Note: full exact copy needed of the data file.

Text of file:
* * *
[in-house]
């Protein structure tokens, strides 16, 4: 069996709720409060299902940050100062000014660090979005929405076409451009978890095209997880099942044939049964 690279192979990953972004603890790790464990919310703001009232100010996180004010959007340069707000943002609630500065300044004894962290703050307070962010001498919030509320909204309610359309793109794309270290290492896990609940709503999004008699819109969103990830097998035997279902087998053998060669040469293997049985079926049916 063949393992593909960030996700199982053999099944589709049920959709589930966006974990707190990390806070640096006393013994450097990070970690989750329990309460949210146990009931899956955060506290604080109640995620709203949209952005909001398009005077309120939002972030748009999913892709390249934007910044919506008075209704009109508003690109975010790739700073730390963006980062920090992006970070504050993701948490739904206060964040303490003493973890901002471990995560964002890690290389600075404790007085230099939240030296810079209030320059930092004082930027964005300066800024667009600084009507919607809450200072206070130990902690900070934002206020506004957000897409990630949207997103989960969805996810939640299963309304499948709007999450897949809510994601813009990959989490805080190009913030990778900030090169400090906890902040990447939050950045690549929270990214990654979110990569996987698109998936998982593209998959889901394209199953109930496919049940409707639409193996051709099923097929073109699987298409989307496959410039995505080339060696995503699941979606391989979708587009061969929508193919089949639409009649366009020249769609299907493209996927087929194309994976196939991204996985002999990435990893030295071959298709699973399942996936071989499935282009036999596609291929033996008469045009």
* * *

[in-house]
């Protein structure tokens, strides 16, 4: 069996709720409060299902940050100062000014660090979005929405076409451009978890095209997880099942044939049964 690279192979990953972004603890790790464990919310703001009232100010996180004010959007340069707000943002609630500065300044004894962290703050307070962010001498919030509320909204309610359309793109794309270290290492896990609940709503999004008699819109969103990830097998035997279902087998053998060669040469293997049985079926049916 063949393992593909960030996700199982053999099944589709049920959709589930966006974990707190990390806070640096006393013994450097990070970690989750329990309460949210146990009931899956955060506290604080109640995620709203949209952005909001398009005077309120939002972030748009999913892709390249934007910044919506008075209704009109508003690109975010790739700073730390963006980062920090992006970070504050993701948490739904206060964040303490003493973890901002471990995560964002890690290389600075404790007085230099939240030296810079209030320059930092004082930027964005300066800024667009600084009507919607809450200072206070130990902690900070934002206020506004957000897409990630949207997103989960969805996810939640299963309304499948709007999450897949809510994601813009990959989490805080190009913030990778900030090169400090906890902040990447939050950045690549929270990214990654979110990569996987698109998936998982593209998959889901394209199953109930496919049940409707639409193996051709099923097929073109699987298409989307496959410039995505080339060696995503699941979606391989979708587009061969929508193919089949639409009649366009020249769609299907493209996927087929194309994976196939991204996985002999990435990893030295071959298709699973399942996936071989499935282009036999596609291929033996008469045009």